The OT portion of today's reading is the story of the exodus, the single most important event in Israel's history, and the paradigm for all future deliverances God performed for the nation. It is a story of severe justice, as God struck down the firstborn of Egypt as a recompense for the way Egypt brutalized His firstborn son, Israel (see Ex. 4:22-23). Pharaoh ordered the murder of Israel's sons; God executed Pharaoh's firstborn son. If the final plague of the death of the firstborn seems harsh, it is only because the crime to which it was a response was so harsh.
Most of the OT revolves around historical events which pitted Israel against Gentiles, whether smaller states on the same level as Israel (like the Philistines), or major world empires that spanned the far reaches of the ancient world (like Egypt, Babylon or Persia). By the time of the NT, the greatest pagan empire of all imposed Pax Romana with brutal efficiency, and Israel seethed with resentment of the tight grip of Rome.
Who would have ever expected in the light of this animosity that God's plan to save Israel also included salvation for the nations? It is true that God promised Abraham that his family would bless all families of the earth, but most Jews expected this could only happen if the nations of the earth became one with Israel on the basis of the Law. If the Gentiles would embrace the Torah, obey the covenant of circumcision, and cast their lot with Israel, they could be blessed.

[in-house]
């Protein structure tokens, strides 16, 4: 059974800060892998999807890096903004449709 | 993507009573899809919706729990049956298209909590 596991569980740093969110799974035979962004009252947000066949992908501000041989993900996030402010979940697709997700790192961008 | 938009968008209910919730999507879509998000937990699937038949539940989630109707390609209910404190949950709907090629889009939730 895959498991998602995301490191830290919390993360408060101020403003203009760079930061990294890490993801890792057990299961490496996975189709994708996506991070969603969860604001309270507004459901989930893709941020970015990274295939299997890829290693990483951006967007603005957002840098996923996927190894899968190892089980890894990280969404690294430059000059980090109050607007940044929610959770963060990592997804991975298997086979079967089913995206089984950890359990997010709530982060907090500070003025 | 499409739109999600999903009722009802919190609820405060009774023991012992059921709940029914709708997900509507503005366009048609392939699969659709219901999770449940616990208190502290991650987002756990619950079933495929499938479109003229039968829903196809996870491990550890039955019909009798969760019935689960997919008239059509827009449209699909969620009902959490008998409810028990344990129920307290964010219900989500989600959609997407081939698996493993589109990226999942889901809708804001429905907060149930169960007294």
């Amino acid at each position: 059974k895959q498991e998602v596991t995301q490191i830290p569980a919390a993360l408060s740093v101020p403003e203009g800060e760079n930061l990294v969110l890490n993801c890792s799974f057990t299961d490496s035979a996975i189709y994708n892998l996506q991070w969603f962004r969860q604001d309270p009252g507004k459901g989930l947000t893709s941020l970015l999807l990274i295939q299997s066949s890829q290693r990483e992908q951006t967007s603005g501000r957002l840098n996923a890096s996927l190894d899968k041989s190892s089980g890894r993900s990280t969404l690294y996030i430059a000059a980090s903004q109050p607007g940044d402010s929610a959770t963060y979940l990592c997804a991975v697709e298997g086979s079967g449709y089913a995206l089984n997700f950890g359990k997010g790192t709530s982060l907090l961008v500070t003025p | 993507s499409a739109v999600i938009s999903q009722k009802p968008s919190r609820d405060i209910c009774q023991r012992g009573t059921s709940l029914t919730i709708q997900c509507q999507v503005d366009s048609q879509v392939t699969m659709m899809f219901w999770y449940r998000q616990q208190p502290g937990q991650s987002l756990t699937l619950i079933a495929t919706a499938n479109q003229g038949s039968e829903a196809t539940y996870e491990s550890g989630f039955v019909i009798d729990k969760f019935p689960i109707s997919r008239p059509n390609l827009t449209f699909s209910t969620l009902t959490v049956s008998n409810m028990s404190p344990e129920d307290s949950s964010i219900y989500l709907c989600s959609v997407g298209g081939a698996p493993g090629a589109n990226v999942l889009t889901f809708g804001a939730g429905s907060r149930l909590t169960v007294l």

But as Paul wrote in today's NT reading, God's actual plan to bless the families of the earth was much different, and only in Christ was this mystery revealed: "This mystery is that the Gentiles are fellow heirs, members of the same body, and partakers of the promise in Christ Jesus through the gospel" (Eph. 3:6). Here is what Paul says God had always intended to do, but only disclosed in the gospel:
1. Gentiles would become fellow heirs with Israel, rather than being second-class members of the covenant.
2. This would happen on the basis of the gospel rather than the Law.
3. The Messiah would be the one who made this possible.
How unimaginable it must have been for any Israelite watching the waters of the Red Sea devour their pagan enemies that centuries later, Egyptians (or Assyrians or Romans) could be part of the same family, that the Law would no longer identify God's true people, and that all of this would happen because of the work of the Messiah.
God works in a mysterious way
His wonders to perform;
He plants His footsteps in the sea
And rides upon the storm.